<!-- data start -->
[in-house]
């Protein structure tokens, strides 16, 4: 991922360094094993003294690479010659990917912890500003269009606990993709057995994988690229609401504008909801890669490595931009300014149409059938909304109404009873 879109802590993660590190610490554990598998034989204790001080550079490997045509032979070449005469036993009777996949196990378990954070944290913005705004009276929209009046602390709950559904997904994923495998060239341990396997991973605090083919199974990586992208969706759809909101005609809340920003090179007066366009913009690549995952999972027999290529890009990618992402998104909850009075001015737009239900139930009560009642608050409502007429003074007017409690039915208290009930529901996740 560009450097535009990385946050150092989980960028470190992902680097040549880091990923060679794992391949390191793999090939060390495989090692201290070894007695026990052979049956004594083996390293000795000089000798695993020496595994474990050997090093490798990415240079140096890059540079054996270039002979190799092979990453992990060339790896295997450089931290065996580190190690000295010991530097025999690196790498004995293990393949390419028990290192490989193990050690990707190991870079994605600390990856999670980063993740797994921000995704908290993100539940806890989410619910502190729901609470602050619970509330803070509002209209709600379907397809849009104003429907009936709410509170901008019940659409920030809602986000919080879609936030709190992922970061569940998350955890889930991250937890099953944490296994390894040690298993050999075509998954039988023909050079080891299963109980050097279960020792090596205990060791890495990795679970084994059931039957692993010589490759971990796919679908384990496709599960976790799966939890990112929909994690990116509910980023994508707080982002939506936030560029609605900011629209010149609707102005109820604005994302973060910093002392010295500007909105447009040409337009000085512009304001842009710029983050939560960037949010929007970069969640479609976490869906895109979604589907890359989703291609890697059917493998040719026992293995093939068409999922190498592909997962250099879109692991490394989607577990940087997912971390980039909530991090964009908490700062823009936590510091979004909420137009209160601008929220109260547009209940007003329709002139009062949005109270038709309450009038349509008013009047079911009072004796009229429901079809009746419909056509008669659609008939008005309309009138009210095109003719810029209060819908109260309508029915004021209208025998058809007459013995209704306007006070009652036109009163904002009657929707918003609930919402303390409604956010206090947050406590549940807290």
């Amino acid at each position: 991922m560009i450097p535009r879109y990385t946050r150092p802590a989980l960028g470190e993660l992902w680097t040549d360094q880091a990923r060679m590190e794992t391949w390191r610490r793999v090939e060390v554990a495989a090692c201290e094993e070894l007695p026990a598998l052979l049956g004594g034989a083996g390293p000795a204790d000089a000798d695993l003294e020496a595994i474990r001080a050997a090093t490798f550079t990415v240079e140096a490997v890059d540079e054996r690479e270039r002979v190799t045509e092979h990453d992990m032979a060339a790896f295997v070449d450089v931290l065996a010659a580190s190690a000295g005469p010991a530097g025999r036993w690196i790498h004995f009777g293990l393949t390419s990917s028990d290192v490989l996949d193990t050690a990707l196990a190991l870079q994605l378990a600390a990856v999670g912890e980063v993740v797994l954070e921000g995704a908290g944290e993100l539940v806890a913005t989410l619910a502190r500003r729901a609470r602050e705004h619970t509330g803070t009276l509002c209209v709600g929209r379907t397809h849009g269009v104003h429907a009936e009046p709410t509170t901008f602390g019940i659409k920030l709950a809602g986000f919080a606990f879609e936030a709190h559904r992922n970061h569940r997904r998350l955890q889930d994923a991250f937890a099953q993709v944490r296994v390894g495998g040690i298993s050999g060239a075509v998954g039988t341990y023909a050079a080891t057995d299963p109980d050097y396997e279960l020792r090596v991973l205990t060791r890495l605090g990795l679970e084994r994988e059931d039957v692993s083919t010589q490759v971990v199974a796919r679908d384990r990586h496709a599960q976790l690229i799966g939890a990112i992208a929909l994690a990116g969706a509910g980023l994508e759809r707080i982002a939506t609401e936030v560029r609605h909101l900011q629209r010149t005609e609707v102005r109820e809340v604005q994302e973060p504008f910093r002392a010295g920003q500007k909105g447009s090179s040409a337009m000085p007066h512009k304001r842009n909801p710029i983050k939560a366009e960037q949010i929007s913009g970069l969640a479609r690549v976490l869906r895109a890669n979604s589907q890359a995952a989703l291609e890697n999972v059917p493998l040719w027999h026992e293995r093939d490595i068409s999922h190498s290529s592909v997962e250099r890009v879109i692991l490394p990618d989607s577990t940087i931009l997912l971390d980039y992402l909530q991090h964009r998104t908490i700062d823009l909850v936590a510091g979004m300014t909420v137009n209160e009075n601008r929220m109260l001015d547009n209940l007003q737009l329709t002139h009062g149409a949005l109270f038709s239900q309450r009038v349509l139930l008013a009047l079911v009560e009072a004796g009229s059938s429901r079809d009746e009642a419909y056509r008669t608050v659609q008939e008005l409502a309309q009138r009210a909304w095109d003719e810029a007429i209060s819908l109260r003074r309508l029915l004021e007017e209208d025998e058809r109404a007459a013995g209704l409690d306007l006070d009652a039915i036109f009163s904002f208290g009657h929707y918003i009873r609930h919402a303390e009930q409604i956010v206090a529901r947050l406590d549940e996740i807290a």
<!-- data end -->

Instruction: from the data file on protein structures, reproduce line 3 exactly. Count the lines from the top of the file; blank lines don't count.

């Amino acid at each position: 991922m560009i450097p535009r879109y990385t946050r150092p802590a989980l960028g470190e993660l992902w680097t040549d360094q880091a990923r060679m590190e794992t391949w390191r610490r793999v090939e060390v554990a495989a090692c201290e094993e070894l007695p026990a598998l052979l049956g004594g034989a083996g390293p000795a204790d000089a000798d695993l003294e020496a595994i474990r001080a050997a090093t490798f550079t990415v240079e140096a490997v890059d540079e054996r690479e270039r002979v190799t045509e092979h990453d992990m032979a060339a790896f295997v070449d450089v931290l065996a010659a580190s190690a000295g005469p010991a530097g025999r036993w690196i790498h004995f009777g293990l393949t390419s990917s028990d290192v490989l996949d193990t050690a990707l196990a190991l870079q994605l378990a600390a990856v999670g912890e980063v993740v797994l954070e921000g995704a908290g944290e993100l539940v806890a913005t989410l619910a502190r500003r729901a609470r602050e705004h619970t509330g803070t009276l509002c209209v709600g929209r379907t397809h849009g269009v104003h429907a009936e009046p709410t509170t901008f602390g019940i659409k920030l709950a809602g986000f919080a606990f879609e936030a709190h559904r992922n970061h569940r997904r998350l955890q889930d994923a991250f937890a099953q993709v944490r296994v390894g495998g040690i298993s050999g060239a075509v998954g039988t341990y023909a050079a080891t057995d299963p109980d050097y396997e279960l020792r090596v991973l205990t060791r890495l605090g990795l679970e084994r994988e059931d039957v692993s083919t010589q490759v971990v199974a796919r679908d384990r990586h496709a599960q976790l690229i799966g939890a990112i992208a929909l994690a990116g969706a509910g980023l994508e759809r707080i982002a939506t609401e936030v560029r609605h909101l900011q629209r010149t005609e609707v102005r109820e809340v604005q994302e973060p504008f910093r002392a010295g920003q500007k909105g447009s090179s040409a337009m000085p007066h512009k304001r842009n909801p710029i983050k939560a366009e960037q949010i929007s913009g970069l969640a479609r690549v976490l869906r895109a890669n979604s589907q890359a995952a989703l291609e890697n999972v059917p493998l040719w027999h026992e293995r093939d490595i068409s999922h190498s290529s592909v997962e250099r890009v879109i692991l490394p990618d989607s577990t940087i931009l997912l971390d980039y992402l909530q991090h964009r998104t908490i700062d823009l909850v936590a510091g979004m300014t909420v137009n209160e009075n601008r929220m109260l001015d547009n209940l007003q737009l329709t002139h009062g149409a949005l109270f038709s239900q309450r009038v349509l139930l008013a009047l079911v009560e009072a004796g009229s059938s429901r079809d009746e009642a419909y056509r008669t608050v659609q008939e008005l409502a309309q009138r009210a909304w095109d003719e810029a007429i209060s819908l109260r003074r309508l029915l004021e007017e209208d025998e058809r109404a007459a013995g209704l409690d306007l006070d009652a039915i036109f009163s904002f208290g009657h929707y918003i009873r609930h919402a303390e009930q409604i956010v206090a529901r947050l406590d549940e996740i807290a």